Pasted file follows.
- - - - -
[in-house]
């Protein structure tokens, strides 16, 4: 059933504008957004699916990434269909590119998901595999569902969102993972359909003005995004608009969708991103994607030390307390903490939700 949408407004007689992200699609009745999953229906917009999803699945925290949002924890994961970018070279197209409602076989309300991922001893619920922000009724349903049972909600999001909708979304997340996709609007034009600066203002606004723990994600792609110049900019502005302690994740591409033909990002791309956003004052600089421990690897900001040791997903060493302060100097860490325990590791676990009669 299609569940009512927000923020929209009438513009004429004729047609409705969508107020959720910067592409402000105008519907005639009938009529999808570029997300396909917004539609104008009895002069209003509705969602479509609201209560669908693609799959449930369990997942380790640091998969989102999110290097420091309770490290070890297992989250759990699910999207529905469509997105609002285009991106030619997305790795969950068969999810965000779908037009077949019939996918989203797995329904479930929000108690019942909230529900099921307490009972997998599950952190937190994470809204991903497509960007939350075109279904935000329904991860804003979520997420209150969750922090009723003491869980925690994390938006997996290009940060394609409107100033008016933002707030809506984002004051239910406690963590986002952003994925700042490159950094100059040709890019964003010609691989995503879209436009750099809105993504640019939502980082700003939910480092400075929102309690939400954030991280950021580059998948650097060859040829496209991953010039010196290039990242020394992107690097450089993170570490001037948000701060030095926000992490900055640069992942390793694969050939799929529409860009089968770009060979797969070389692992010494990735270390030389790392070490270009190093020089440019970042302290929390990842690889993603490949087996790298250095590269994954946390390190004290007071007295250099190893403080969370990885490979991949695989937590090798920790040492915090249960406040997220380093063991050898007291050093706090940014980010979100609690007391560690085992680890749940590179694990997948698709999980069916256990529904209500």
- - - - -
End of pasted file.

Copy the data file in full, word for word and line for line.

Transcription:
[in-house]
């Protein structure tokens, strides 16, 4: 059933504008957004699916990434269909590119998901595999569902969102993972359909003005995004608009969708991103994607030390307390903490939700 949408407004007689992200699609009745999953229906917009999803699945925290949002924890994961970018070279197209409602076989309300991922001893619920922000009724349903049972909600999001909708979304997340996709609007034009600066203002606004723990994600792609110049900019502005302690994740591409033909990002791309956003004052600089421990690897900001040791997903060493302060100097860490325990590791676990009669 299609569940009512927000923020929209009438513009004429004729047609409705969508107020959720910067592409402000105008519907005639009938009529999808570029997300396909917004539609104008009895002069209003509705969602479509609201209560669908693609799959449930369990997942380790640091998969989102999110290097420091309770490290070890297992989250759990699910999207529905469509997105609002285009991106030619997305790795969950068969999810965000779908037009077949019939996918989203797995329904479930929000108690019942909230529900099921307490009972997998599950952190937190994470809204991903497509960007939350075109279904935000329904991860804003979520997420209150969750922090009723003491869980925690994390938006997996290009940060394609409107100033008016933002707030809506984002004051239910406690963590986002952003994925700042490159950094100059040709890019964003010609691989995503879209436009750099809105993504640019939502980082700003939910480092400075929102309690939400954030991280950021580059998948650097060859040829496209991953010039010196290039990242020394992107690097450089993170570490001037948000701060030095926000992490900055640069992942390793694969050939799929529409860009089968770009060979797969070389692992010494990735270390030389790392070490270009190093020089440019970042302290929390990842690889993603490949087996790298250095590269994954946390390190004290007071007295250099190893403080969370990885490979991949695989937590090798920790040492915090249960406040997220380093063991050898007291050093706090940014980010979100609690007391560690085992680890749940590179694990997948698709999980069916256990529904209500």